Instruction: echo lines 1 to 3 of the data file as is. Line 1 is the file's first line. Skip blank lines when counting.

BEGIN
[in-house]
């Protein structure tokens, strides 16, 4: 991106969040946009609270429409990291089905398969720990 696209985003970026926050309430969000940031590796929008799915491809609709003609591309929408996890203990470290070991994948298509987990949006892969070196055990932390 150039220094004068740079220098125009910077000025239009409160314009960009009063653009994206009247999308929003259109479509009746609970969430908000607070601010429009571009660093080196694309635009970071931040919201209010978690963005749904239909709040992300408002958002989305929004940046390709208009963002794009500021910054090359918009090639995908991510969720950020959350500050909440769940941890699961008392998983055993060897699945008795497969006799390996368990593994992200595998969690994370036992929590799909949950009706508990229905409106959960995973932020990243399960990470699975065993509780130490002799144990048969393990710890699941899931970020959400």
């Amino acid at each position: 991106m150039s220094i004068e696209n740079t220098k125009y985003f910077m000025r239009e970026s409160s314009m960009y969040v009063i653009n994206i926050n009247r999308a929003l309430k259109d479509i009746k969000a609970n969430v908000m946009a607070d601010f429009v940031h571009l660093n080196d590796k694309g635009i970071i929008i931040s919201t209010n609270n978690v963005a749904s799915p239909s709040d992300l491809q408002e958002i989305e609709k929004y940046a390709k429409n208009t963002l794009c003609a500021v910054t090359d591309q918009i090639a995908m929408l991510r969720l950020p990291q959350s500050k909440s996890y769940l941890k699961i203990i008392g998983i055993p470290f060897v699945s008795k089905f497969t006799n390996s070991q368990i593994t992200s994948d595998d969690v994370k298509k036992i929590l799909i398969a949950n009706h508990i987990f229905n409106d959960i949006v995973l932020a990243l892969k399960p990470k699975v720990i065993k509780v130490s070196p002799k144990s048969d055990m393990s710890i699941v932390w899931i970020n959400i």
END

[in-house]
């Protein structure tokens, strides 16, 4: 991106969040946009609270429409990291089905398969720990 696209985003970026926050309430969000940031590796929008799915491809609709003609591309929408996890203990470290070991994948298509987990949006892969070196055990932390 150039220094004068740079220098125009910077000025239009409160314009960009009063653009994206009247999308929003259109479509009746609970969430908000607070601010429009571009660093080196694309635009970071931040919201209010978690963005749904239909709040992300408002958002989305929004940046390709208009963002794009500021910054090359918009090639995908991510969720950020959350500050909440769940941890699961008392998983055993060897699945008795497969006799390996368990593994992200595998969690994370036992929590799909949950009706508990229905409106959960995973932020990243399960990470699975065993509780130490002799144990048969393990710890699941899931970020959400």
């Amino acid at each position: 991106m150039s220094i004068e696209n740079t220098k125009y985003f910077m000025r239009e970026s409160s314009m960009y969040v009063i653009n994206i926050n009247r999308a929003l309430k259109d479509i009746k969000a609970n969430v908000m946009a607070d601010f429009v940031h571009l660093n080196d590796k694309g635009i970071i929008i931040s919201t209010n609270n978690v963005a749904s799915p239909s709040d992300l491809q408002e958002i989305e609709k929004y940046a390709k429409n208009t963002l794009c003609a500021v910054t090359d591309q918009i090639a995908m929408l991510r969720l950020p990291q959350s500050k909440s996890y769940l941890k699961i203990i008392g998983i055993p470290f060897v699945s008795k089905f497969t006799n390996s070991q368990i593994t992200s994948d595998d969690v994370k298509k036992i929590l799909i398969a949950n009706h508990i987990f229905n409106d959960i949006v995973l932020a990243l892969k399960p990470k699975v720990i065993k509780v130490s070196p002799k144990s048969d055990m393990s710890i699941v932390w899931i970020n959400i």